ESL Classes Teach More than English
For the past 10 years, Kathy Koop has been quietly teaching English as a Second Language (ESL) classes at West Side. We recently caught up with her to find out more about this vital ministry.
How did you get started teaching at West Side? Our assistant pastor at the time mentioned the need for ESL classes, and I thought, “I can do that.” I have a graduate degree in teaching English and had been doing professional development for teachers of English in many countries for more than 20 years. We started with a Tuesday-morning class and it has since expanded to an afternoon reading/writing class and then a Bible study on Fridays. The classes have evolved over the years, with a total of about 20 students attending one, two or all of the classes.
Where are the students from? Mostly Asia: Japan, Korea, China, Bangladesh, but we’ve also had people from Mexico and Venezuela. The first few years we advertised the class in the Ridgewood News, but now the students come through word of mouth and, recently, some through West Side’s website. Many are in the U.S. because of their husband’s work. I challenge them to use this time for their own personal growth and encourage them as they help their children adjust to school and life in America. I share my own experience of living in foreign countries and my expertise in learning to live as a citizen of our global society.
How do you work with them? Besides practicing pronunciation, listening/speaking and reading/writing skills, we focus on grammar and vocabulary. We discuss current events and news from their home countries. I ask them to write about their experiences of living overseas. Cultural issues are also important, and we spent one class on how to respond to an invitation to a classmate’s bar mitzvah. We just finished reading The Catcher in the Rye and writing about various themes of literature noted in this book. Some had read it before in their own language, and their teenage children are now reading it in English. The class has chosen as our next book, When Breath Becomes Air, by Paul Kalanithi.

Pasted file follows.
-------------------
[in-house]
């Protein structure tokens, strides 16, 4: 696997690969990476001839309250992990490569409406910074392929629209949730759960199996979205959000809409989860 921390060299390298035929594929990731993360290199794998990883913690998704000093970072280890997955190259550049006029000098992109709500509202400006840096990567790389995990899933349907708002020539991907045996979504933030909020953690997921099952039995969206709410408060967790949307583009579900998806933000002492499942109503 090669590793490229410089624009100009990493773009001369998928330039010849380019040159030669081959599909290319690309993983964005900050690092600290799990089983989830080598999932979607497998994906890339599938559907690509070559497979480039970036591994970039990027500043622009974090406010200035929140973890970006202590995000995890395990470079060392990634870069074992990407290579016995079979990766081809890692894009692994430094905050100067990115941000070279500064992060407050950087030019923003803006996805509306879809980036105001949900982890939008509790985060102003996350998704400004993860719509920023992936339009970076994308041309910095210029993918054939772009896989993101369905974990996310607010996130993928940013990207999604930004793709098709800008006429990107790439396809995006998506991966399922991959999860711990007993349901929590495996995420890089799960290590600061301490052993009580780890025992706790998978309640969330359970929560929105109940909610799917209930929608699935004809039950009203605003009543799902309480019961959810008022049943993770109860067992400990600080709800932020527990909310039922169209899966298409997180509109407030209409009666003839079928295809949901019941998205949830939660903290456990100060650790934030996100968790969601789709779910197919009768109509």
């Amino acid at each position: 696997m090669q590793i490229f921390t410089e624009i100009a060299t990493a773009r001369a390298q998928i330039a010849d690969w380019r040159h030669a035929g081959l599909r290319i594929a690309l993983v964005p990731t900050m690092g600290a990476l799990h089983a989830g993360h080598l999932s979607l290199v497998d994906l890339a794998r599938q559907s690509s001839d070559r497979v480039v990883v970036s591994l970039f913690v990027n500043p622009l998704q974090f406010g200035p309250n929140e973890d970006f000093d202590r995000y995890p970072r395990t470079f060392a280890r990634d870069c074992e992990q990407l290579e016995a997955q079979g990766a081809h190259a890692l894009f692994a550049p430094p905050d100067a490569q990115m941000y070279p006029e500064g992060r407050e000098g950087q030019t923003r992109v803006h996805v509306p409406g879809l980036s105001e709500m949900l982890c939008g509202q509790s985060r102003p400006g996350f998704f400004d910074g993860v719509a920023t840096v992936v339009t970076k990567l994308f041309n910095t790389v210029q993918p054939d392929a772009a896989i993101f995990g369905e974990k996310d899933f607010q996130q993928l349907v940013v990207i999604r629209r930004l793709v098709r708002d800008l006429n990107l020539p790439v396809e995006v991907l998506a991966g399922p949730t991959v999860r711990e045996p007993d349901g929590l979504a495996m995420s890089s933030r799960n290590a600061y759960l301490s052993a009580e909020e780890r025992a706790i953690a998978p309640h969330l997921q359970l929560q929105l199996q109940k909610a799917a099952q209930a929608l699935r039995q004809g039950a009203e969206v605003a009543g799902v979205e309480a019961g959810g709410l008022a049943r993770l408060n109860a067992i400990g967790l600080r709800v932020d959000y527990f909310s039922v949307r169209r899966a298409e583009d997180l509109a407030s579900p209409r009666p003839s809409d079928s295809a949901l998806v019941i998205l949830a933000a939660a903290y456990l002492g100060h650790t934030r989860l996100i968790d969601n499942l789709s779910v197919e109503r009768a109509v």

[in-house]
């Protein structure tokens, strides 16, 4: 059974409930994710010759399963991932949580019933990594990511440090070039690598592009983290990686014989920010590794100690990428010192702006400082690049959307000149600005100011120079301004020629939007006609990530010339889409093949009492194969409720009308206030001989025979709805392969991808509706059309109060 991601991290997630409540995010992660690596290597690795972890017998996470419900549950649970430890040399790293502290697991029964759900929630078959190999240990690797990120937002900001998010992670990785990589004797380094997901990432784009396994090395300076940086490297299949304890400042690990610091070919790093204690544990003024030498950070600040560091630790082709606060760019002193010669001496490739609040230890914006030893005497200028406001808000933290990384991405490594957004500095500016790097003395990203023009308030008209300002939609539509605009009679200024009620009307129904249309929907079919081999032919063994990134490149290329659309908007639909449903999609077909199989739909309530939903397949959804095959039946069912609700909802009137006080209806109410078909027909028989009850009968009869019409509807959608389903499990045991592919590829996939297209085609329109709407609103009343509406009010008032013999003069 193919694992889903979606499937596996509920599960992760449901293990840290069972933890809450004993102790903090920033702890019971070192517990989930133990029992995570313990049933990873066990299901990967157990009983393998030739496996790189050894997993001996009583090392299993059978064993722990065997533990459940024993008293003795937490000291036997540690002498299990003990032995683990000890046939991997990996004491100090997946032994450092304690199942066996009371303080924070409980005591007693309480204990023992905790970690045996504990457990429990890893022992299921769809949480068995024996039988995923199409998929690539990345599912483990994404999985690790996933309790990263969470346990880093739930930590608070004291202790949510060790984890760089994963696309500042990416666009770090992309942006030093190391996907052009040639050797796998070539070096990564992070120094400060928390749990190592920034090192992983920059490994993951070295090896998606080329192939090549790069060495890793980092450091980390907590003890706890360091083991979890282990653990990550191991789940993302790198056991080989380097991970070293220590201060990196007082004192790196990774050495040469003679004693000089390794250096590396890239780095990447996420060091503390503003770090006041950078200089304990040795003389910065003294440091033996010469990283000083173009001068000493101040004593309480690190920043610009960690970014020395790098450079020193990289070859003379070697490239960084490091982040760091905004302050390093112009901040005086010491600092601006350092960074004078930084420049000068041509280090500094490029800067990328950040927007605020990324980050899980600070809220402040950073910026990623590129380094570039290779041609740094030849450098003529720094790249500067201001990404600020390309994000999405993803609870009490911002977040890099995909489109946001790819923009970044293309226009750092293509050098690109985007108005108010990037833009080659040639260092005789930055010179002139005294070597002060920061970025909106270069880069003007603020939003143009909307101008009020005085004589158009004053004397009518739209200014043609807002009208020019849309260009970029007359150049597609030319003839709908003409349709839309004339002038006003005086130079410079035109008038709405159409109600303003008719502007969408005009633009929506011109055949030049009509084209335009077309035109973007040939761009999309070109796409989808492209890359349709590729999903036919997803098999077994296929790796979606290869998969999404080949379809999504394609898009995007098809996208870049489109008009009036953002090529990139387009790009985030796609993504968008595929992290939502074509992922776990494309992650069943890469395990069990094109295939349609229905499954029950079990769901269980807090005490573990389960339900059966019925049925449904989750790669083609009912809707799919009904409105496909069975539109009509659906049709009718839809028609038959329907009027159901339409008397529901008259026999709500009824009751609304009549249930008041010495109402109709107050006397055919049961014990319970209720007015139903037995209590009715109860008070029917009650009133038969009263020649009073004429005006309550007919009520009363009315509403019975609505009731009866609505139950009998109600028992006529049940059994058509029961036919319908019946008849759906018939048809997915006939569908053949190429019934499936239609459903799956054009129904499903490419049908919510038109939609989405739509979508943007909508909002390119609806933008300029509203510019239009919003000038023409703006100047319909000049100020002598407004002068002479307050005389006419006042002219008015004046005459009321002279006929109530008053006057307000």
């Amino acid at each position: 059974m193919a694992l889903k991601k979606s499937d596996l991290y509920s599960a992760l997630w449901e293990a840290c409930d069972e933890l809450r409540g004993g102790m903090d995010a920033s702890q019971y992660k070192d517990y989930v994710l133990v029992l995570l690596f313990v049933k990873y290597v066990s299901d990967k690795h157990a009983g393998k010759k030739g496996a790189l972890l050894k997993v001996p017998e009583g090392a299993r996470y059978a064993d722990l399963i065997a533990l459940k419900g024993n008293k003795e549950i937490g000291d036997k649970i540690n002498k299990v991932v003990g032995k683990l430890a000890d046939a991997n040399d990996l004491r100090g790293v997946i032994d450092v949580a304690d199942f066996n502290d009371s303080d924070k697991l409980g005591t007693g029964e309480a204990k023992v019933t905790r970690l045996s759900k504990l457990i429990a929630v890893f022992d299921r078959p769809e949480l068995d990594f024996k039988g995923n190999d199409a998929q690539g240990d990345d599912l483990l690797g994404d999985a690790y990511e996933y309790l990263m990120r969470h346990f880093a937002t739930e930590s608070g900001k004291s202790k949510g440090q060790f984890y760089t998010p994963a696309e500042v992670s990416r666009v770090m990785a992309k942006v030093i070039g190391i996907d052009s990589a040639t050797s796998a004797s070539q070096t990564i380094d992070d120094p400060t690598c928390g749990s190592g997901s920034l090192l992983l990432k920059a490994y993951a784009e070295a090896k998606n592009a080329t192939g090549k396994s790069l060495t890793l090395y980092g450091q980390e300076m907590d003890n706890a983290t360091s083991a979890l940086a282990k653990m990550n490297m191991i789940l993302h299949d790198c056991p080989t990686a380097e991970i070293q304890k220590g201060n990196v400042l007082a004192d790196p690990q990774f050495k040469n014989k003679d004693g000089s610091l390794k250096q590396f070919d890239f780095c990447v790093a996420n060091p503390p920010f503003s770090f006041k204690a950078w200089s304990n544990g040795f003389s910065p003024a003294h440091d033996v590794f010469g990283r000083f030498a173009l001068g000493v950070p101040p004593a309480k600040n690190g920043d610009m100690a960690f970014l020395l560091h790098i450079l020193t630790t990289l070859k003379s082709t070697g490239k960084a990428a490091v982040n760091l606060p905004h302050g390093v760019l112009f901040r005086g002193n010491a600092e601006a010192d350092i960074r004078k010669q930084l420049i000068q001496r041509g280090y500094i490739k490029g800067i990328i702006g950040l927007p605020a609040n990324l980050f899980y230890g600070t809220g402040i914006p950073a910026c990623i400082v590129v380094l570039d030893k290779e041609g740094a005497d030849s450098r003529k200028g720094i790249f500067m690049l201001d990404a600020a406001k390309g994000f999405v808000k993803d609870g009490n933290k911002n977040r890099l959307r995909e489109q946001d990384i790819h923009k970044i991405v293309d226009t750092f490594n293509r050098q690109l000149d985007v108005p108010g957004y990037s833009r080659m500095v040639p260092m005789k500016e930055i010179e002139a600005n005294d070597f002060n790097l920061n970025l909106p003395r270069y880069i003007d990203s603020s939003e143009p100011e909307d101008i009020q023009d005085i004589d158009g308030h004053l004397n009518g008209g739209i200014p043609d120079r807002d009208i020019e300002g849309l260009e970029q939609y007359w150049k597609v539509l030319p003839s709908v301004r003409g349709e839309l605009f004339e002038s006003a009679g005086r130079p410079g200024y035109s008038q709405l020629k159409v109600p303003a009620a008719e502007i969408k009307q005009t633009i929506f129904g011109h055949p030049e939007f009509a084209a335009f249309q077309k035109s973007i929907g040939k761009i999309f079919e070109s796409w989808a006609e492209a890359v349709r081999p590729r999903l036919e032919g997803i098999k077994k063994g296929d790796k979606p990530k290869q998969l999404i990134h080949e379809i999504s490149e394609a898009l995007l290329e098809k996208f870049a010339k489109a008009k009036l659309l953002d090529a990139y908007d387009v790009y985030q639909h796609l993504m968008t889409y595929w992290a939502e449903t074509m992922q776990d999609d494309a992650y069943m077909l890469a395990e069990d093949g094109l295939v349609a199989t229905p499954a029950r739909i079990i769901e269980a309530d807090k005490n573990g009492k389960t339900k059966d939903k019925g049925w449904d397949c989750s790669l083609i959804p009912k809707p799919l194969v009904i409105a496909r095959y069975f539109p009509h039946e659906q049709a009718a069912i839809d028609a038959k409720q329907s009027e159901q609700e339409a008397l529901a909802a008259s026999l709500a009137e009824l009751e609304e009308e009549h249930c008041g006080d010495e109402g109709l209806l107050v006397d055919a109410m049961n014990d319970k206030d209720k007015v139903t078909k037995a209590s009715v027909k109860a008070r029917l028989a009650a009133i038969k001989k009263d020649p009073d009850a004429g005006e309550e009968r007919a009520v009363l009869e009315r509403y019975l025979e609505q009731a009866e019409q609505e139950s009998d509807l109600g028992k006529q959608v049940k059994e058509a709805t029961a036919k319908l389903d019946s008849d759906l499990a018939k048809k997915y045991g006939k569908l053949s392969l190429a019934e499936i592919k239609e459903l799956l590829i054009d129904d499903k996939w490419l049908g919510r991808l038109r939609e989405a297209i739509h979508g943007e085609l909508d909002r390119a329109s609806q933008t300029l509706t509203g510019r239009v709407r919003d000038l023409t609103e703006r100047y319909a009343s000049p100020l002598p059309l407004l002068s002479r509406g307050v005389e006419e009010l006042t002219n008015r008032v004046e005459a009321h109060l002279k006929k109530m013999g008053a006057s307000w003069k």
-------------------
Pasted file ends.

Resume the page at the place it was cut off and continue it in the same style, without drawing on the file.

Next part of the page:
How has this work affected you? Some of the students are with me for a number of years, and I find myself getting really connected to them. My own children live far away, and their parents live far away. It seems we’ve bonded together at this part of our journey of life. I share my faith with them and encourage them to get involved in the “real world” here. Some have served lunch with me at Eva’s Kitchen and even joined me in visiting a West Side member at the Christian Health Care Center. It didn’t turn out to be the usual ESL class, but you never know how the Lord is going to use you.